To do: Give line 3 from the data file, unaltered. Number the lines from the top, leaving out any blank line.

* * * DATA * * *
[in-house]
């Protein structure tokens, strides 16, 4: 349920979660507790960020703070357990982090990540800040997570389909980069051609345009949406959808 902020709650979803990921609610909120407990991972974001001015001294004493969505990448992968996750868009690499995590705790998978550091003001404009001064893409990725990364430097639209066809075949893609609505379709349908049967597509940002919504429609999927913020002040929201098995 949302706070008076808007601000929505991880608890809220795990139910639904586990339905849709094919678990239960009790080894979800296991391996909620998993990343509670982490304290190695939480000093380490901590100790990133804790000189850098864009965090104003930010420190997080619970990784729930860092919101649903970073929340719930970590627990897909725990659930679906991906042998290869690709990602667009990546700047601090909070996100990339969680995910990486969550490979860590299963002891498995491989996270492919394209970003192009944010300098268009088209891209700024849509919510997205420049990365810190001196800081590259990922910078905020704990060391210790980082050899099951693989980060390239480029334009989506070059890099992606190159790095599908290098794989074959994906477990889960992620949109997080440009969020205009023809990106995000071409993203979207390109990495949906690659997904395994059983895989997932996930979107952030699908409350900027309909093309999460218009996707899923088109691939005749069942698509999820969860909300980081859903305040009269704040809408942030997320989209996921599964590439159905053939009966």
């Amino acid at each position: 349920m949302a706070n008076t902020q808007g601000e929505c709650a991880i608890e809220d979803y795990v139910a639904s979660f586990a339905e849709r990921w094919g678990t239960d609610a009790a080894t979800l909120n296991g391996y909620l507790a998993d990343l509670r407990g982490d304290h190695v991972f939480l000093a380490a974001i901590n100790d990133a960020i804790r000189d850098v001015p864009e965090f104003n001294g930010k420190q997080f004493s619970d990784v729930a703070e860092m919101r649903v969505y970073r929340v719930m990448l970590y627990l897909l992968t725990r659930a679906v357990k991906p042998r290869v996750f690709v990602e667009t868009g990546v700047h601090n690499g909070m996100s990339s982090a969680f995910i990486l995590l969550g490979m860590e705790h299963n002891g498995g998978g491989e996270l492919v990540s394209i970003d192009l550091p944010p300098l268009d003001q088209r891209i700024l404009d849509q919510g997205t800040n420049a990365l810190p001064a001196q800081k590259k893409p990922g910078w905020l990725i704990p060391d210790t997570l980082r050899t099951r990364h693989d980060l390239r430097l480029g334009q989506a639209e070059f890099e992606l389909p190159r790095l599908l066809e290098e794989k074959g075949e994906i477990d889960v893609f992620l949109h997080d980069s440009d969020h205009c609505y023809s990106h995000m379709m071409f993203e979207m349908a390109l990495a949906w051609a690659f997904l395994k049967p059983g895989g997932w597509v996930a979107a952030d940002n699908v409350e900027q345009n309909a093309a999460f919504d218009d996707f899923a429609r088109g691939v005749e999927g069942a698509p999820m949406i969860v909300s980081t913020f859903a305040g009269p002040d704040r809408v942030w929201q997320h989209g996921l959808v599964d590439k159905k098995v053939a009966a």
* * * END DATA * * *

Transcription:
């Amino acid at each position: 349920m949302a706070n008076t902020q808007g601000e929505c709650a991880i608890e809220d979803y795990v139910a639904s979660f586990a339905e849709r990921w094919g678990t239960d609610a009790a080894t979800l909120n296991g391996y909620l507790a998993d990343l509670r407990g982490d304290h190695v991972f939480l000093a380490a974001i901590n100790d990133a960020i804790r000189d850098v001015p864009e965090f104003n001294g930010k420190q997080f004493s619970d990784v729930a703070e860092m919101r649903v969505y970073r929340v719930m990448l970590y627990l897909l992968t725990r659930a679906v357990k991906p042998r290869v996750f690709v990602e667009t868009g990546v700047h601090n690499g909070m996100s990339s982090a969680f995910i990486l995590l969550g490979m860590e705790h299963n002891g498995g998978g491989e996270l492919v990540s394209i970003d192009l550091p944010p300098l268009d003001q088209r891209i700024l404009d849509q919510g997205t800040n420049a990365l810190p001064a001196q800081k590259k893409p990922g910078w905020l990725i704990p060391d210790t997570l980082r050899t099951r990364h693989d980060l390239r430097l480029g334009q989506a639209e070059f890099e992606l389909p190159r790095l599908l066809e290098e794989k074959g075949e994906i477990d889960v893609f992620l949109h997080d980069s440009d969020h205009c609505y023809s990106h995000m379709m071409f993203e979207m349908a390109l990495a949906w051609a690659f997904l395994k049967p059983g895989g997932w597509v996930a979107a952030d940002n699908v409350e900027q345009n309909a093309a999460f919504d218009d996707f899923a429609r088109g691939v005749e999927g069942a698509p999820m949406i969860v909300s980081t913020f859903a305040g009269p002040d704040r809408v942030w929201q997320h989209g996921l959808v599964d590439k159905k098995v053939a009966a």